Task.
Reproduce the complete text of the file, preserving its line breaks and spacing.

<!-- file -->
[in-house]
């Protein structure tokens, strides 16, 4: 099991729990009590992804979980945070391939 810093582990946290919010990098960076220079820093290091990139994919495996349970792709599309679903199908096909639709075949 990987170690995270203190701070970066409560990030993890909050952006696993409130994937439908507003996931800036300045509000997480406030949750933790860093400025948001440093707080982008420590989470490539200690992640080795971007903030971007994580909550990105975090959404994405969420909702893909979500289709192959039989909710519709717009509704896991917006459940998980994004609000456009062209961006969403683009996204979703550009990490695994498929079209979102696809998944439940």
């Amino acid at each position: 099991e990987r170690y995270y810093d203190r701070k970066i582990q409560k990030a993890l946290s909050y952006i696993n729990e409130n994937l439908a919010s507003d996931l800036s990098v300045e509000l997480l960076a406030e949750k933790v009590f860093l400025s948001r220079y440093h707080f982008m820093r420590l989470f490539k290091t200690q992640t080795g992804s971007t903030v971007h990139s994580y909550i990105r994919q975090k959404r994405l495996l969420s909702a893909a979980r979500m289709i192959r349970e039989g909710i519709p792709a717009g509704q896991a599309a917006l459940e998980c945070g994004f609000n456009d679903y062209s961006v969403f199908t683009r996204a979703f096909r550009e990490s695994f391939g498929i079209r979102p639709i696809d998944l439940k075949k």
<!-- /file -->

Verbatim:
[in-house]
């Protein structure tokens, strides 16, 4: 099991729990009590992804979980945070391939 810093582990946290919010990098960076220079820093290091990139994919495996349970792709599309679903199908096909639709075949 990987170690995270203190701070970066409560990030993890909050952006696993409130994937439908507003996931800036300045509000997480406030949750933790860093400025948001440093707080982008420590989470490539200690992640080795971007903030971007994580909550990105975090959404994405969420909702893909979500289709192959039989909710519709717009509704896991917006459940998980994004609000456009062209961006969403683009996204979703550009990490695994498929079209979102696809998944439940």
């Amino acid at each position: 099991e990987r170690y995270y810093d203190r701070k970066i582990q409560k990030a993890l946290s909050y952006i696993n729990e409130n994937l439908a919010s507003d996931l800036s990098v300045e509000l997480l960076a406030e949750k933790v009590f860093l400025s948001r220079y440093h707080f982008m820093r420590l989470f490539k290091t200690q992640t080795g992804s971007t903030v971007h990139s994580y909550i990105r994919q975090k959404r994405l495996l969420s909702a893909a979980r979500m289709i192959r349970e039989g909710i519709p792709a717009g509704q896991a599309a917006l459940e998980c945070g994004f609000n456009d679903y062209s961006v969403f199908t683009r996204a979703f096909r550009e990490s695994f391939g498929i079209r979102p639709i696809d998944l439940k075949k």